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The privately owned company KARL DEUTSCH was founded in 1949 and develops and produces instruments for non-destructive material testing.



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The privately owned company KARL DEUTSCH was founded in 1949 and develops and produces instruments for non-destructive material testing. Portable instruments, stationary testing systems, sensors and crack detection liquids are produces by 130 motivated employees in two works in Wuppertal. Additional 20 employees in international offices and a worldwide network of dealers support the export business which accounts for more than 50% of the turnover. Our customers are metal producing and processing industries, e.g. steel works, automotive companies and bearing manufacturers. Typical test tasks are ultrasonic weld testing, detection of shrink holes in castings, crack detection in forgings with magnetic particles and dye penetrants, safety components for railway and aerospace as well as the wall and coating thickness measurement.

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Non-visible and mostly hidden defects in almost all components can be detected non-destructively by means of ultrasound. Ultrasonic testing is particularly important for safety-relevant components. In addition, mere measurements are possible as well; the best known of these is the wall thickness measurement.

The main applications are:

  • On-site inspection of welded joints
  • Defect inspection and quality control of castings
  • Automatic testing of mass products with simple geometries such as semi-finished products (round material, billets, profiles, sheets and tubes) made of steel, non-ferrous metals and plastics
  • Wall thickness measurements on pipelines, vessels and chemical plants. Wall thickness measurement by means of ultrasound is useful wherever the measuring point is only accessible from one side and a caliper gauge cannot be used.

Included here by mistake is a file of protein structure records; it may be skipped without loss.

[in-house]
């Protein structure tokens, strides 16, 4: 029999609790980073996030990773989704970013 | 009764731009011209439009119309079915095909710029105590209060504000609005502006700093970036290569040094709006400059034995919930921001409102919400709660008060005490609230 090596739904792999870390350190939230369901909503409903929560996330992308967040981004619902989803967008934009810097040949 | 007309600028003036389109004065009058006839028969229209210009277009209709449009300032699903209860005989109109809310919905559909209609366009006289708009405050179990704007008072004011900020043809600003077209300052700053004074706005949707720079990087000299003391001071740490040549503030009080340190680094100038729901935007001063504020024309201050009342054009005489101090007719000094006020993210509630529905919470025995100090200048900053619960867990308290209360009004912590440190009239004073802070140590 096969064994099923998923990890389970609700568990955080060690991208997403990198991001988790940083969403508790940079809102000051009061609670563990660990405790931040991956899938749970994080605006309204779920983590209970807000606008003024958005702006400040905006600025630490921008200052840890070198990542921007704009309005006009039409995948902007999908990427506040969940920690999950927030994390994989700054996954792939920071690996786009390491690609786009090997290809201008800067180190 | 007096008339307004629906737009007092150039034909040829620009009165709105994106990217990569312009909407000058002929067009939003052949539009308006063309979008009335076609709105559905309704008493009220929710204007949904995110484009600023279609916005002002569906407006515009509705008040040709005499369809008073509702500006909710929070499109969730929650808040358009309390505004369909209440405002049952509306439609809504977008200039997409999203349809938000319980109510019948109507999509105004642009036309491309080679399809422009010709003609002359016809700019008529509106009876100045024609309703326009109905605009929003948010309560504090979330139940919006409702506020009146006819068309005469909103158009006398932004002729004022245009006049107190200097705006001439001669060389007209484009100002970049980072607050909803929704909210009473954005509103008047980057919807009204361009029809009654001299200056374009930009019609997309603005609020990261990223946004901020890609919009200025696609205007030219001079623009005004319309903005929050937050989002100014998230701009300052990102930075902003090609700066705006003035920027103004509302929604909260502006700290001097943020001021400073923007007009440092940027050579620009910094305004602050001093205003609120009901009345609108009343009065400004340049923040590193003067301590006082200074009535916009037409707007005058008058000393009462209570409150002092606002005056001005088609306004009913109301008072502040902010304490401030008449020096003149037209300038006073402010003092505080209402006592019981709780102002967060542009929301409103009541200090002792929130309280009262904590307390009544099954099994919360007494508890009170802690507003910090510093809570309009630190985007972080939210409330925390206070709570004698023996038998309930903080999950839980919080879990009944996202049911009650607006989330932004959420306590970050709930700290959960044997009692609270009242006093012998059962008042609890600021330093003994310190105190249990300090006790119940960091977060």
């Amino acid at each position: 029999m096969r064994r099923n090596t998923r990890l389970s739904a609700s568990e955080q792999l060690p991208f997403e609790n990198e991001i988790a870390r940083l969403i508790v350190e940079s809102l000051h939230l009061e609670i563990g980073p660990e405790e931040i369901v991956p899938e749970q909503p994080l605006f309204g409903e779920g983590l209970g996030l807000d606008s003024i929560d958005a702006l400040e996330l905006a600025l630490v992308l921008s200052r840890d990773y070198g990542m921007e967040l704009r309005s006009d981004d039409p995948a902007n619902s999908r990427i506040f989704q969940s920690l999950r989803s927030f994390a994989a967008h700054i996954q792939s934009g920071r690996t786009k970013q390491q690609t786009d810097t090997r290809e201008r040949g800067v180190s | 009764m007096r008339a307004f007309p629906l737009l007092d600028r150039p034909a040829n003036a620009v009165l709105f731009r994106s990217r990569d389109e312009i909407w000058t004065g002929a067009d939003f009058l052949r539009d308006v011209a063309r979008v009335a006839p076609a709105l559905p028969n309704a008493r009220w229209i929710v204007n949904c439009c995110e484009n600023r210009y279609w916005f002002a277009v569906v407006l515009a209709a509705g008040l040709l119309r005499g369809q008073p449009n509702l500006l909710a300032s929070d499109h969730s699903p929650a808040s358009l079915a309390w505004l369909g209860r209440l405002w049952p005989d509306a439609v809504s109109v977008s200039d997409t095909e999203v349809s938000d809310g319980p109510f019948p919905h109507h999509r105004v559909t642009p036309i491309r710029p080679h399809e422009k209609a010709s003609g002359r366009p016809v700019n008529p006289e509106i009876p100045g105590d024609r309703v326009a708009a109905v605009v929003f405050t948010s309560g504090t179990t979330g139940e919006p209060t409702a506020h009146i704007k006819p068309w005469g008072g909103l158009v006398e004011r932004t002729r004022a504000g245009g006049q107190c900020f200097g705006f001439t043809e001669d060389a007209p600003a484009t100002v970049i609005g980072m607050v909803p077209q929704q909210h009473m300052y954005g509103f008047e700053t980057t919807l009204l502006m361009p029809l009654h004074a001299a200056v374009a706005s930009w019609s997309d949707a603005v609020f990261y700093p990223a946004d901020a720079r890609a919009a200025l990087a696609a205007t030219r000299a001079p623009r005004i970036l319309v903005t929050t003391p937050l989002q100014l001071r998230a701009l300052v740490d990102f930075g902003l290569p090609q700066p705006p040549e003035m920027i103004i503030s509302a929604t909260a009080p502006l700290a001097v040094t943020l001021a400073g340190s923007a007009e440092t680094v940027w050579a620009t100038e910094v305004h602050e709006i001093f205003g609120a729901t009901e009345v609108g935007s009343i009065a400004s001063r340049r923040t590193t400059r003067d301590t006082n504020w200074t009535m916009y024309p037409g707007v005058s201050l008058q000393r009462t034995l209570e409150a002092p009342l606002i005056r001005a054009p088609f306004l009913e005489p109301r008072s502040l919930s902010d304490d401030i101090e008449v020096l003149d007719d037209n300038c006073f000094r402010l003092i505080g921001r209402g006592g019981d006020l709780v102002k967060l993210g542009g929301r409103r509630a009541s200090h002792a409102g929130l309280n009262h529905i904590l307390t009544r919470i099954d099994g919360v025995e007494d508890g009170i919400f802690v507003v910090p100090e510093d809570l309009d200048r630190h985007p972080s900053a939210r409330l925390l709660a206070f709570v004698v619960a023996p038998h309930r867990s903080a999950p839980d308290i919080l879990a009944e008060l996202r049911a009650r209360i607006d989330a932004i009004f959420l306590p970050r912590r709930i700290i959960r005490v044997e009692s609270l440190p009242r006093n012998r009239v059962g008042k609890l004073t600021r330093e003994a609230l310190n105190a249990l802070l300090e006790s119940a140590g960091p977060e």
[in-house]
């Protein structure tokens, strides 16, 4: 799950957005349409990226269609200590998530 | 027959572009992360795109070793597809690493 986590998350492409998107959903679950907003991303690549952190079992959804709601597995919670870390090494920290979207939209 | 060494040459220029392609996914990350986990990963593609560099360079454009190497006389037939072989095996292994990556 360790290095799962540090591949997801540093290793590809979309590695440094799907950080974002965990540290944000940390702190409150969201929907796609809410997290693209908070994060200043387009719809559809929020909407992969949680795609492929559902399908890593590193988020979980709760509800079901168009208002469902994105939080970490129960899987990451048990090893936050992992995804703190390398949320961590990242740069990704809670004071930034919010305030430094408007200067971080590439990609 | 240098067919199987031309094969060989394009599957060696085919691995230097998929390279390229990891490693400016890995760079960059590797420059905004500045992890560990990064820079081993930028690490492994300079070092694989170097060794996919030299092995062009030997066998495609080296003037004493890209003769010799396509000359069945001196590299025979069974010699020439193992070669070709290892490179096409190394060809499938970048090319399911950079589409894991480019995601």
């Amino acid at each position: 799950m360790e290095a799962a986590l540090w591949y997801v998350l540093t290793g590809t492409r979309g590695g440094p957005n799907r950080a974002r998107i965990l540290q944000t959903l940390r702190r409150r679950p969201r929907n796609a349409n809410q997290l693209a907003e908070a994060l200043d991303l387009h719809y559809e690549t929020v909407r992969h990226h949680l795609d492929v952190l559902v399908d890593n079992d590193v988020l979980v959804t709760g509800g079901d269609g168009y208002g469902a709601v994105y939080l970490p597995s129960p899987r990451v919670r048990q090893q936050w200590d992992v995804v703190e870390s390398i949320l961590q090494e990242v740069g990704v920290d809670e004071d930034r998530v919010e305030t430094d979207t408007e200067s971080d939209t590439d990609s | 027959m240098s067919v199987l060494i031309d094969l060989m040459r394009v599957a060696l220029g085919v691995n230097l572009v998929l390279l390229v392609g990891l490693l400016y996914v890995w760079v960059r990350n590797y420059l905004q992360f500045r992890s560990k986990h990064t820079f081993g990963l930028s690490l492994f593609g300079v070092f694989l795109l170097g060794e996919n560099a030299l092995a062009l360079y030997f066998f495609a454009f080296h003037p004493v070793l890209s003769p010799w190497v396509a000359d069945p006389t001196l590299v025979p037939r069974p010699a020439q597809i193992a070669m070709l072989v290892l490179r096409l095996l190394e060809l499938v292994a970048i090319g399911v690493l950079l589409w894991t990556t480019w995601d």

Advantages of Ultrasonic Testing

  • Detection of surface and internal defects (hidden from the surface)
  • All materials with good sound conductivity can be tested (up to 10 m if necessary)
  • The process can be automated
  • No special radiation protection regulations need to be followed
  • Reliable detection of planar flaws (laminations, cracks, lack of fusion, …)


The definition of ultrasound covers sound components with a frequency above the human hearing threshold, i.e. more than 20,000 Hertz (= 20 kHz). The main frequency range for ultrasonic testing is 0.5 MHz to 10 MHz, which is well above the hearing threshold. For special applications the examination frequency can also take values above 10 MHz or below 0.5 MHz.

Testing in Detail

When an ultrasonic wave hits an interface (between medium 1 and medium 2) one part is reflected and another part is transmitted. Their ratio depends on the differences between the two adjacent media (e.g. with respect to sound velocity and density). At the transition point from steel to air, the difference is very large and results in a reflected ultrasonic wave of almost 100 % .

Defects in a component usually are made up of air inclusions (blowholes, pores, cracks, …). Therefore, the ultrasound wave is well reflected and, under favourable conditions, returns to the probe. To ensure that the air gap between the probe and the component does not interfere, a usually liquid coupling medium (water, oil, gel, etc.) is used. For automated testing, the entire component including probes often is immersed in water.

The sound velocity is a material constant and amounts to 330 m/s in air (at 0 °C; 344 m/s at 20 °C) and 5920 m/s in steel. If the sound velocity of the material to be tested is known, the depth position of the defect can be determined quite precisely from the transit time of the ultrasound. If the transit time to the opposite back wall is evaluated, the ultrasonic method can also be used for wall thickness measurement. Here a resolution down to the micrometer range can be achieved. The wall thickness gauges can be simplified and scaled down so that only the wall thickness value is displayed.